HL Deb 23 April 1985 vol 462 cc1008-10

2.52 p.m.

Lord Molloy

My Lords, I beg leave to ask the Question standing in my name on the Order Paper.

The Question was as follows:

To ask Her Majesty's Government whether they will consider the possibility of a special EEC summit to examine the principles of nuclear weapon verification together with Europe's involvement with the Strategic Defence Initiative.

The Parliamentary Under-Secretary of State for the Armed Forces (Lord Trefgarne)

No, my Lords; these subjects are primarily for NATO, not for the Ten.

Lord Molloy

My Lords, I thank the noble Lord the Minister for that reply. In regard to summit conferences on thermonuclear weapons—and there are now enough of them to wipe out all mankind—would he not agree that after such summits nuclear weapons have increased? It would appear that the bugbear has always been a foolproof system of verification. If the NATO aspect could entrust itself to the European partners to concentrate on finding some form of verification acceptable to East and West, that may be the great breakthrough. May I also ask the Minister whether he can say what progress has been made in multilateral talks to prevent the arms race in space?

Lord Trefgarne

My Lords, perhaps I may answer first the noble Lord's second supplementary. I am pleased to be able to say that the 40-nation conference on disarmament in Geneva recently reached agreement to address the present position, including all relevant treaties, along the lines proposed by the Western delegations last year. The United Kingdom believes that these talks could usefully supplement, but not replace, the United States—Soviet talks on this subject, and we certainly plan to play a full part.

Lord Mayhew

My Lords, has the noble Lord seen the report in The Times today of American pressure, apparently successful, to stop the European Foreign Ministers from issuing a statement after yesterday's discussions on the Strategic Defence Initiative? Is it the view of Her Majesty's Government that the European Governments have a right to reach and publish a joint view on defence matters affecting Europe?

Lord Trefgarne

My Lords, of course the European Foreign Ministers and Defence Ministers can reach views on whatever subject they like. They are not subject to the kinds of pressures the noble Lord imagines, though naturally they take into account all the views that are relevant.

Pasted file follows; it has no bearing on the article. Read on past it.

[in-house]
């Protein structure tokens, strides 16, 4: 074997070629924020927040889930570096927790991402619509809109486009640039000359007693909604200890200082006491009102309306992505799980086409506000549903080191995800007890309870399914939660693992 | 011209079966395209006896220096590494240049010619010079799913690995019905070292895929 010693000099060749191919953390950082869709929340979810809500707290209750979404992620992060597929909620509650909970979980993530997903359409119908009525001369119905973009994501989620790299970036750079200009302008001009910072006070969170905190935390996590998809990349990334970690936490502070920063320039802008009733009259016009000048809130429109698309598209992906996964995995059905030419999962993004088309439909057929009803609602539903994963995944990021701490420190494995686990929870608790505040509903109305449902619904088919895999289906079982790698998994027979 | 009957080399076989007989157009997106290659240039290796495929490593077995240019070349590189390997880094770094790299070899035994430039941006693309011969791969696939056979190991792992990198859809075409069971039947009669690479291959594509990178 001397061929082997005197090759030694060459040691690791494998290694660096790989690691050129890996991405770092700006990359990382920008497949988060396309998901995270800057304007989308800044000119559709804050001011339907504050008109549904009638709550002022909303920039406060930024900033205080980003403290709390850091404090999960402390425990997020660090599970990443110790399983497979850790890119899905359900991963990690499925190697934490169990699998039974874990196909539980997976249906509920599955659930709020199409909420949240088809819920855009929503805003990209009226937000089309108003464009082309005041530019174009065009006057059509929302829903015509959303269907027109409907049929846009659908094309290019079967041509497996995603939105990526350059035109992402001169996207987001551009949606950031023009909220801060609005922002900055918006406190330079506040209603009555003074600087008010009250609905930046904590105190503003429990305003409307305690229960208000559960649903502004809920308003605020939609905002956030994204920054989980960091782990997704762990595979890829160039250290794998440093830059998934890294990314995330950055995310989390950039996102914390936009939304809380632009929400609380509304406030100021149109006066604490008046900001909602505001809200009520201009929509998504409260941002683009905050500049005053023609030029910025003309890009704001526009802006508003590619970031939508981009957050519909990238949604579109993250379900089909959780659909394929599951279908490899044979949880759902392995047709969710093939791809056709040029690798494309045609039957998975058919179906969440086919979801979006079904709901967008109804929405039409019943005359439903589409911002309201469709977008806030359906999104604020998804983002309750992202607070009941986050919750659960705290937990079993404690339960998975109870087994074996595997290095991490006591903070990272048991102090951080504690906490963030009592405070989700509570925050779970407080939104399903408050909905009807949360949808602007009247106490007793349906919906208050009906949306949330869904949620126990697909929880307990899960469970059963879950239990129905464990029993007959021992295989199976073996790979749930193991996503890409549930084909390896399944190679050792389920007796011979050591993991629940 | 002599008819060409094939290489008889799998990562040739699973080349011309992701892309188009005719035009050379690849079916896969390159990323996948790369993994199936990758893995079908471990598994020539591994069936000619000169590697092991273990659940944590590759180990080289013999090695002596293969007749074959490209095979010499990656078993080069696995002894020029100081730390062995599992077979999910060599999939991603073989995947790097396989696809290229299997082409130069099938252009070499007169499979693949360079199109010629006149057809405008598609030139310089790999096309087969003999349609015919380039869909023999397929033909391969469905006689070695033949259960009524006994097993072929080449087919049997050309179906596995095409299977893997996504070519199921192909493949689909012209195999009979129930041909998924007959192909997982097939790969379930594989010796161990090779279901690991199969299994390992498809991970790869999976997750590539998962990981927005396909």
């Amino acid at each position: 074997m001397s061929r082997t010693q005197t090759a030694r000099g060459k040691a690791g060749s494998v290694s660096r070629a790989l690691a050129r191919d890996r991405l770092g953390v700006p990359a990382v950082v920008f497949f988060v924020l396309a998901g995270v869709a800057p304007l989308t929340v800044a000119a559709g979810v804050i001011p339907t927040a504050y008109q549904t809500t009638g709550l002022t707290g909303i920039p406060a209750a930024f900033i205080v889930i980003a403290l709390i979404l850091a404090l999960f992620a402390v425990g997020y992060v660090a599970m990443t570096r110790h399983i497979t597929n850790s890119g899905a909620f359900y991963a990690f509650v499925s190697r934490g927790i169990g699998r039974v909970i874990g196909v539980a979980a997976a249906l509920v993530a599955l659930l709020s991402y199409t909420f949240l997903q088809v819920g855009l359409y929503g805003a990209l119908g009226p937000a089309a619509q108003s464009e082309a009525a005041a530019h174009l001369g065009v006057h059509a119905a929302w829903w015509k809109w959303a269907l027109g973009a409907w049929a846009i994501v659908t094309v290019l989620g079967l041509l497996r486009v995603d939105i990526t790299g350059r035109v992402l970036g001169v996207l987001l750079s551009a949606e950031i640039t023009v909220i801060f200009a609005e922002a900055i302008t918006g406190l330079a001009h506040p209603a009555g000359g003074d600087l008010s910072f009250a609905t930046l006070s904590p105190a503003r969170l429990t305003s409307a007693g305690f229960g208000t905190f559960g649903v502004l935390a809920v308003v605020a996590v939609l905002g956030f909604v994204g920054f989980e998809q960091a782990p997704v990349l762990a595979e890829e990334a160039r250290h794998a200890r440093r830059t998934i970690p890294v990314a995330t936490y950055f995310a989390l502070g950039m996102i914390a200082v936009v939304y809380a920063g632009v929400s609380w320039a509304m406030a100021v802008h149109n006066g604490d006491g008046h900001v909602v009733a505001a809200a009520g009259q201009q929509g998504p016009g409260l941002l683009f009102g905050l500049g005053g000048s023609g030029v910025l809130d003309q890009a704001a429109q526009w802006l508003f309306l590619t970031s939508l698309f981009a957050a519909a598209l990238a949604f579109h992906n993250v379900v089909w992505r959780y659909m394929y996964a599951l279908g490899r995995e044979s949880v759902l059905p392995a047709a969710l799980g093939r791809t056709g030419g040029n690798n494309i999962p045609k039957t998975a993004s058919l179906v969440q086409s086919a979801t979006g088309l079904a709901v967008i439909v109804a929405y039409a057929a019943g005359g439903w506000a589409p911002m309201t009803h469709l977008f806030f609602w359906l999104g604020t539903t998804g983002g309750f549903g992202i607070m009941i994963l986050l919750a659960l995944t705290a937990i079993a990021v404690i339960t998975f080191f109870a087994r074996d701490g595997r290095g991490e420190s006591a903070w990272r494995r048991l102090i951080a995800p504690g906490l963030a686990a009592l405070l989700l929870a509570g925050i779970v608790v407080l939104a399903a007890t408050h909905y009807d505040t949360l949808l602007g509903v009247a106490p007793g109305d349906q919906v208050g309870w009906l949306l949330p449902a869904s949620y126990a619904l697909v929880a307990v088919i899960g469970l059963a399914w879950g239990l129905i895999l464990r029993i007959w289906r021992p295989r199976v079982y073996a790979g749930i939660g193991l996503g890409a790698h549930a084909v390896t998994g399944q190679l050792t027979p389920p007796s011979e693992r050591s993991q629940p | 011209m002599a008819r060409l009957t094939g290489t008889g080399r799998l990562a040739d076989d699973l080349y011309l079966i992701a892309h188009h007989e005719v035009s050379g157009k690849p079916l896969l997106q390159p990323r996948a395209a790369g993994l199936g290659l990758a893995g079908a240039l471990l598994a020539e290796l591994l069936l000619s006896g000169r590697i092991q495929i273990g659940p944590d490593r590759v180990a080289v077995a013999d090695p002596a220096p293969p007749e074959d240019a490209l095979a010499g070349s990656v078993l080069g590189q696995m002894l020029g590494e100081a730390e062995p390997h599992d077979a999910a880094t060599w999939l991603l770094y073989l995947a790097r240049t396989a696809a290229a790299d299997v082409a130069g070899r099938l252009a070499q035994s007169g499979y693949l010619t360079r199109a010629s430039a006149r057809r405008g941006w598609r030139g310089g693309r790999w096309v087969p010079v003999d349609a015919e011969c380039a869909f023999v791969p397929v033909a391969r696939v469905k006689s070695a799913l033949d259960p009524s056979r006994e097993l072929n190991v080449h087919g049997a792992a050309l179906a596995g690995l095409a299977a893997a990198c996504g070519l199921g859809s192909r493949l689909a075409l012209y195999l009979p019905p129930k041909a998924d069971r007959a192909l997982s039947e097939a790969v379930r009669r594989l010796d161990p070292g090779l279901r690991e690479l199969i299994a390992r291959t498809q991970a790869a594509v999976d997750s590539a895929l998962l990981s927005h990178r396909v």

Lord Renton

My Lords, with regard to verification, do any of the NATO countries object to it, and is my noble friend aware that the countries of the Soviet bloc have always resisted it?

Lord Trefgarne

My Lords, on the contrary, I know of no NATO country which departs from the proposition that what we are seeking are balanced and verifiable measures of arms control.

Lord Jenkins of Putney

My Lords, while the exact proposal in my noble friend's Question may not be acceptable to the noble Lord, does he not agree that in principle there is a widespread feeling in Europe that leaving these important questions, the consequences of which will be felt in Europe, to the two super powers is most unsatisfactory? Will he press the Government's voice in favour of a greater intervention by European Governments in this question?

Lord Trefgarne

My Lords, it is not totally left to the super powers, though naturally they have a prime interest in these matters. That is why I was happy to be able to tell the noble Lord, Lord Molloy, in answer to his earlier supplementary, of the progress that is being made in the Committee on Disarmament in Geneva.

Lord Kennet

My Lords, will the noble Lord the Minister not agree that while the noble Lord's Question may perhaps be eccentric in suggesting that this should be a matter for an EEC summit, there was yesterday a joint meeting of all the Foreign Ministers and all the Defence Ministers of the Western European Union on this very subject? Can the noble Lord the Minister give the House any news of what happened yesterday, and, if he cannot, can he say when we may expect a statement?

Lord Trefgarne

My Lords, I am afraid that I am not yet in a position to give the noble Lord the information for which he asks; but perhaps I may sound a warning note about the desirability of summits, whether attended by Prime Ministers or Presidents, or even Foreign Ministers or Defence Ministers, dealing with what are essentially technical matters. I believe that technical matters—and verification is most certainly one of them—are best dealt with by technical experts.

Lord Gladwyn

My Lords, is it not a reasonable question to put as to what happened at this meeting of WEU Ministers? Ought we not to know? Is it something very secret?

Lord Trefgarne

My Lords, I merely said to the noble Lord that I was not yet in a position to answer his question.

Lord Molloy

My Lords, may I say to the noble Lord the Minister that his reply in regard to the arms race in space is very encouraging? I feel certain that our Government have played an important part, on which they ought to be congratulated. Would the Minister be prepared perhaps to discuss with even the Foreign Secretary whether the European members of NATO, with the brains that they have at their disposal, could examine the possibility of finding some form of verification? That could then be a subject for discussion by all the big nations involved, and perhaps we could give a guarantee and therefore set mankind on the road to sanity.

Lord Trefgarne

My Lords, of course there is no question of excluding the European powers from the submission of ideas in this area. Indeed, in the United Kingdom we ourselves have taken a leading role in proposing measures of verification in the chemical weapons discussions.